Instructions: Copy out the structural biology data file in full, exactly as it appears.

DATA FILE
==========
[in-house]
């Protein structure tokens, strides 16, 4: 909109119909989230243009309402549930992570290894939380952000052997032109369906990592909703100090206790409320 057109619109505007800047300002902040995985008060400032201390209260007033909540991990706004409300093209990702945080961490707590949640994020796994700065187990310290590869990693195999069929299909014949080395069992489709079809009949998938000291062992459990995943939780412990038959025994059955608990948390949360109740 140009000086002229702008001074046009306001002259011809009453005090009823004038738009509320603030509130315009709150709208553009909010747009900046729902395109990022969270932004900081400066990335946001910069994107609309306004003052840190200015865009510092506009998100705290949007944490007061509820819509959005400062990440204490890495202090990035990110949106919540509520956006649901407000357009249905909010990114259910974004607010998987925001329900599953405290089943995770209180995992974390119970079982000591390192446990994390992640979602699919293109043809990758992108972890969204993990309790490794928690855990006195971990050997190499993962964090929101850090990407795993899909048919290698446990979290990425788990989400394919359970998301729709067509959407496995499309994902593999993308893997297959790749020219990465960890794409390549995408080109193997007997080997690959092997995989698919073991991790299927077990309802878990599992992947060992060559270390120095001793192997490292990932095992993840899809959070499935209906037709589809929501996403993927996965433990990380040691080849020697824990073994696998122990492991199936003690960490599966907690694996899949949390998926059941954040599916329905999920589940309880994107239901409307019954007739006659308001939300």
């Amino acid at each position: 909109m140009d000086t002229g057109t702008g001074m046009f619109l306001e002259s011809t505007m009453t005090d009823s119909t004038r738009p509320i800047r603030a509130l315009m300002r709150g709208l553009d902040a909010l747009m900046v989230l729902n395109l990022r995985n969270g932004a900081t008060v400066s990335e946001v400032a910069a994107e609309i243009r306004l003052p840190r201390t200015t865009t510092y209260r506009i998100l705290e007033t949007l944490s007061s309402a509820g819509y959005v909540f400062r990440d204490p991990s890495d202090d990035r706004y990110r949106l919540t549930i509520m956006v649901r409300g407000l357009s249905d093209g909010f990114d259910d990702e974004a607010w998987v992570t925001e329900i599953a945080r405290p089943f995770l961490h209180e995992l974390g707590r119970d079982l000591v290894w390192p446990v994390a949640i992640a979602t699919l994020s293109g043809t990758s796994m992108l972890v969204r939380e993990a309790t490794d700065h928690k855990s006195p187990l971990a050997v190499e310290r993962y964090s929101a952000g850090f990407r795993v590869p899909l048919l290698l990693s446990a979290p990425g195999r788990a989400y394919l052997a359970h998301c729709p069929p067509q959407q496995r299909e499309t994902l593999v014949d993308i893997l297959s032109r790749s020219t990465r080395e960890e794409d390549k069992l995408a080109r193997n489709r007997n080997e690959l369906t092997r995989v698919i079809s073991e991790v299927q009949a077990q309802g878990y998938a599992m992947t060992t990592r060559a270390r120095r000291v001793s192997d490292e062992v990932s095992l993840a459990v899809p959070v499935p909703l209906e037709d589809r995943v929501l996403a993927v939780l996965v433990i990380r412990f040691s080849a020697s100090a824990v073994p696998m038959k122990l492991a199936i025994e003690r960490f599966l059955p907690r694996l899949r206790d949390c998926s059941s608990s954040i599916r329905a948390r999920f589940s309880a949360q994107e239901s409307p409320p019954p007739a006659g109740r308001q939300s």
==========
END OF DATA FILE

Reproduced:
[in-house]
């Protein structure tokens, strides 16, 4: 909109119909989230243009309402549930992570290894939380952000052997032109369906990592909703100090206790409320 057109619109505007800047300002902040995985008060400032201390209260007033909540991990706004409300093209990702945080961490707590949640994020796994700065187990310290590869990693195999069929299909014949080395069992489709079809009949998938000291062992459990995943939780412990038959025994059955608990948390949360109740 140009000086002229702008001074046009306001002259011809009453005090009823004038738009509320603030509130315009709150709208553009909010747009900046729902395109990022969270932004900081400066990335946001910069994107609309306004003052840190200015865009510092506009998100705290949007944490007061509820819509959005400062990440204490890495202090990035990110949106919540509520956006649901407000357009249905909010990114259910974004607010998987925001329900599953405290089943995770209180995992974390119970079982000591390192446990994390992640979602699919293109043809990758992108972890969204993990309790490794928690855990006195971990050997190499993962964090929101850090990407795993899909048919290698446990979290990425788990989400394919359970998301729709067509959407496995499309994902593999993308893997297959790749020219990465960890794409390549995408080109193997007997080997690959092997995989698919073991991790299927077990309802878990599992992947060992060559270390120095001793192997490292990932095992993840899809959070499935209906037709589809929501996403993927996965433990990380040691080849020697824990073994696998122990492991199936003690960490599966907690694996899949949390998926059941954040599916329905999920589940309880994107239901409307019954007739006659308001939300």
């Amino acid at each position: 909109m140009d000086t002229g057109t702008g001074m046009f619109l306001e002259s011809t505007m009453t005090d009823s119909t004038r738009p509320i800047r603030a509130l315009m300002r709150g709208l553009d902040a909010l747009m900046v989230l729902n395109l990022r995985n969270g932004a900081t008060v400066s990335e946001v400032a910069a994107e609309i243009r306004l003052p840190r201390t200015t865009t510092y209260r506009i998100l705290e007033t949007l944490s007061s309402a509820g819509y959005v909540f400062r990440d204490p991990s890495d202090d990035r706004y990110r949106l919540t549930i509520m956006v649901r409300g407000l357009s249905d093209g909010f990114d259910d990702e974004a607010w998987v992570t925001e329900i599953a945080r405290p089943f995770l961490h209180e995992l974390g707590r119970d079982l000591v290894w390192p446990v994390a949640i992640a979602t699919l994020s293109g043809t990758s796994m992108l972890v969204r939380e993990a309790t490794d700065h928690k855990s006195p187990l971990a050997v190499e310290r993962y964090s929101a952000g850090f990407r795993v590869p899909l048919l290698l990693s446990a979290p990425g195999r788990a989400y394919l052997a359970h998301c729709p069929p067509q959407q496995r299909e499309t994902l593999v014949d993308i893997l297959s032109r790749s020219t990465r080395e960890e794409d390549k069992l995408a080109r193997n489709r007997n080997e690959l369906t092997r995989v698919i079809s073991e991790v299927q009949a077990q309802g878990y998938a599992m992947t060992t990592r060559a270390r120095r000291v001793s192997d490292e062992v990932s095992l993840a459990v899809p959070v499935p909703l209906e037709d589809r995943v929501l996403a993927v939780l996965v433990i990380r412990f040691s080849a020697s100090a824990v073994p696998m038959k122990l492991a199936i025994e003690r960490f599966l059955p907690r694996l899949r206790d949390c998926s059941s608990s954040i599916r329905a948390r999920f589940s309880a949360q994107e239901s409307p409320p019954p007739a006659g109740r308001q939300s």